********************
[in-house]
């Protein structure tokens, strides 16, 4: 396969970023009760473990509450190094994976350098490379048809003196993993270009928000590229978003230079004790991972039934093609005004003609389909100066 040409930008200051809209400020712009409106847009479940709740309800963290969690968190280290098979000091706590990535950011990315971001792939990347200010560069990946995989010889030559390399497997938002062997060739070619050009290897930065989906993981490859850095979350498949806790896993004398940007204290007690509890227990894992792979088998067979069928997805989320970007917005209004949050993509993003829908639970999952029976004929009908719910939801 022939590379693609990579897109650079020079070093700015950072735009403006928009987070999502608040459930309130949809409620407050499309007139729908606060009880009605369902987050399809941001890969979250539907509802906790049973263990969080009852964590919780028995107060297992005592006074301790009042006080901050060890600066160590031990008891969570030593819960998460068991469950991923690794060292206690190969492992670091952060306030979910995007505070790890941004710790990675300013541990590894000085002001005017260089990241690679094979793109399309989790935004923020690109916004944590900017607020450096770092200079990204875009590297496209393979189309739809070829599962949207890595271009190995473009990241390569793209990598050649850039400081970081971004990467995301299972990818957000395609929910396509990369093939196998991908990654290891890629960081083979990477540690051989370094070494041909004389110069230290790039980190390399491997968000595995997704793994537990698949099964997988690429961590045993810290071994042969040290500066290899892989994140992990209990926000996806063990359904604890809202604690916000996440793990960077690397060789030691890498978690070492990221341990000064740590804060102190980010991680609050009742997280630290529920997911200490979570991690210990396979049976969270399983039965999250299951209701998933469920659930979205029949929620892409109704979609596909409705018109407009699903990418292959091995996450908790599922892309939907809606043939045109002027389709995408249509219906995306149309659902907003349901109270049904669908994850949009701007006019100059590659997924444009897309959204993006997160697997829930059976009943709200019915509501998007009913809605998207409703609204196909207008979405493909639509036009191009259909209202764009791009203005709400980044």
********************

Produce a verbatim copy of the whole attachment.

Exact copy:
[in-house]
């Protein structure tokens, strides 16, 4: 396969970023009760473990509450190094994976350098490379048809003196993993270009928000590229978003230079004790991972039934093609005004003609389909100066 040409930008200051809209400020712009409106847009479940709740309800963290969690968190280290098979000091706590990535950011990315971001792939990347200010560069990946995989010889030559390399497997938002062997060739070619050009290897930065989906993981490859850095979350498949806790896993004398940007204290007690509890227990894992792979088998067979069928997805989320970007917005209004949050993509993003829908639970999952029976004929009908719910939801 022939590379693609990579897109650079020079070093700015950072735009403006928009987070999502608040459930309130949809409620407050499309007139729908606060009880009605369902987050399809941001890969979250539907509802906790049973263990969080009852964590919780028995107060297992005592006074301790009042006080901050060890600066160590031990008891969570030593819960998460068991469950991923690794060292206690190969492992670091952060306030979910995007505070790890941004710790990675300013541990590894000085002001005017260089990241690679094979793109399309989790935004923020690109916004944590900017607020450096770092200079990204875009590297496209393979189309739809070829599962949207890595271009190995473009990241390569793209990598050649850039400081970081971004990467995301299972990818957000395609929910396509990369093939196998991908990654290891890629960081083979990477540690051989370094070494041909004389110069230290790039980190390399491997968000595995997704793994537990698949099964997988690429961590045993810290071994042969040290500066290899892989994140992990209990926000996806063990359904604890809202604690916000996440793990960077690397060789030691890498978690070492990221341990000064740590804060102190980010991680609050009742997280630290529920997911200490979570991690210990396979049976969270399983039965999250299951209701998933469920659930979205029949929620892409109704979609596909409705018109407009699903990418292959091995996450908790599922892309939907809606043939045109002027389709995408249509219906995306149309659902907003349901109270049904669908994850949009701007006019100059590659997924444009897309959204993006997160697997829930059976009943709200019915509501998007009913809605998207409703609204196909207008979405493909639509036009191009259909209202764009791009203005709400980044």